Photo by Andreas Klammer
First of all, let’s all take a moment to savor the delicious irony of the vehicle I’m using to deliver this thought package to your front doorstep.
But in my defense, in our world, things that don’t have words and numbers — symbols — attached to them are usually treated by us as if they don’t exist, even if we personally feel them there. Fair to say, I’m working with what I’m given here!
I have a question for you.
When was the last time there were no words or numbers present in your whole field of vision?
Check for yourself right now!
Hold your head still, and look around as far as your eyeballs will allow you — do you see any symbols?
Everything counts, in this game — distant billboards, clothing labels, branding logos, tattoos, even a partially ripped off price tag. The rule is simple: No words, numbers, or symbols allowed.
Move your head around now, and see if you can find a completely open window of your entire perception, from where you stand. Even looking straight up at the sky, and down at the ground!
How hard is it for you to find a completely symbol-free zone in your world right now? How do you feel about that?
Reading, vs Seeing: The rising cognitive cost of living in a symbolic world
Each time we read something in our environment, it uses up a little of our brainpower to recognize the strings of letters and numbers, and translate them into meaning. This happens at the expense of processing the non-symbol things we’re directly experiencing, like a warm breeze, the smell of fresh basil, the touch of your favorite person’s hand, or the brake lights of the car that stopped short right in front of you.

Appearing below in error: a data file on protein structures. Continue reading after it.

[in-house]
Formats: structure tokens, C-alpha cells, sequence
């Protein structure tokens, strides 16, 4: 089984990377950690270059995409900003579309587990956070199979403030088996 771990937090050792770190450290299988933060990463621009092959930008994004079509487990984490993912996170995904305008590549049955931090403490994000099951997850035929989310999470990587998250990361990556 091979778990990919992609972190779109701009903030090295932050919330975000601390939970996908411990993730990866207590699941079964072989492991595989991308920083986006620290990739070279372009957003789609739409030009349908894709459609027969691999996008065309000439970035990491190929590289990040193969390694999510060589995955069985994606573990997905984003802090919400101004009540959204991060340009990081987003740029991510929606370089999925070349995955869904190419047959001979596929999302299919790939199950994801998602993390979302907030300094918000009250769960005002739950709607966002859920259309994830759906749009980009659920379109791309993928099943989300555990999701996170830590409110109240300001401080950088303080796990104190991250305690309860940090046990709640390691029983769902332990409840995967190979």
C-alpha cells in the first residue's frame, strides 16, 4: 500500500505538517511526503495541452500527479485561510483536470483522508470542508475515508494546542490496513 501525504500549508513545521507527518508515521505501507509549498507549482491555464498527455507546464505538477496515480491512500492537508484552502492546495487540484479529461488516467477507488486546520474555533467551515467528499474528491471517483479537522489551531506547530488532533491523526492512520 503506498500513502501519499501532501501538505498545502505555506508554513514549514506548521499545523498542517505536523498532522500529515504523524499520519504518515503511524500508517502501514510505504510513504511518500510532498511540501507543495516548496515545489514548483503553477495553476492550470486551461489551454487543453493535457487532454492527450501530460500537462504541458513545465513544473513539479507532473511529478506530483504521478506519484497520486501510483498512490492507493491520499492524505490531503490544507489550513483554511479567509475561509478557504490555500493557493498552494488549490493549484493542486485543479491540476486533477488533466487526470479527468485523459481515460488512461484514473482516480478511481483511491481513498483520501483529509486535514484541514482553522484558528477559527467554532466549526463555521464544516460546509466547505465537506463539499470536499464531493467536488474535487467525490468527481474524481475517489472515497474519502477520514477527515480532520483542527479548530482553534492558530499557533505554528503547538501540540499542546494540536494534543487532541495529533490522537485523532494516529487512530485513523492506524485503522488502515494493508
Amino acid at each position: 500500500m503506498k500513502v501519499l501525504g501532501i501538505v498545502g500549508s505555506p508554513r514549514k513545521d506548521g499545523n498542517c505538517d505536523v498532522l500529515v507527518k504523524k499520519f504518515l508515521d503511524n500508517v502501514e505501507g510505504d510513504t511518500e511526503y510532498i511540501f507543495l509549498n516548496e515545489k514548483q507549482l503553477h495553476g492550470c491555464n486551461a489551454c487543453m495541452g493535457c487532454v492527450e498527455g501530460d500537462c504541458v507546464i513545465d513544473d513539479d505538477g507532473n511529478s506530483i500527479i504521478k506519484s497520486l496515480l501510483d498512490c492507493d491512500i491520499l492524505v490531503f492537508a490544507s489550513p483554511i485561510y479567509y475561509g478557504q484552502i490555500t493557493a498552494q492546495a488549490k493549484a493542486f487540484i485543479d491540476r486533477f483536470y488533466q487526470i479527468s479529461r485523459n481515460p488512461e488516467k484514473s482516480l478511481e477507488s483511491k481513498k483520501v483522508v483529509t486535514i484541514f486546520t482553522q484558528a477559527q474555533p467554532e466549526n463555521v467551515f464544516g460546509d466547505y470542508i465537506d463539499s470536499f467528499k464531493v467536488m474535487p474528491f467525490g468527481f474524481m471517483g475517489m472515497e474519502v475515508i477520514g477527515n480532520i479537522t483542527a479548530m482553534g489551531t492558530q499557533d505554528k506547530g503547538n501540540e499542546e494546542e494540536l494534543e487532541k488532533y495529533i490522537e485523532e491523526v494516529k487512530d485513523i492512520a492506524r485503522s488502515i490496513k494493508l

We are reading, instead of seeing what’s directly in front of us.
The symbols are obscuring our ability to directly experience and pay attention to our world, like a growing smudge on our collective telescope lens — except for most of us, there is no refuge from the symbols.
It’s important to remember that we weren’t wired to understand and work with symbols out-of-the-box — it’s much more of an after-market modification. Homo Sapiens is ~200,000 to 300,000 years old (Wikipedia), and the earliest known cave paintings date back around 35,000 years (Wikipedia). This means that we’ve been illiterate for up to 90% of our entire time on Earth. And yet, the encroachment of symbols has accelerated so dramatically in the last 10% of our time, that they are already present in our view at virtually all times, by default.
How much brainpower could we reclaim for ourselves then, if each of us found our own symbol-free zone, and stayed there awhile?
How would that feel, do you think?
If words cloud our vision, history is a cataract
We must not allow history to dictate our future actions – instead we must remember that, as Alan Watts once said,
“The wake of the boat does not drive the ship”
In a universe optimized to conserve novelty, a species that stubbornly refuses to innovate will lapse into stagnation and be efficiently dispatched into extinction.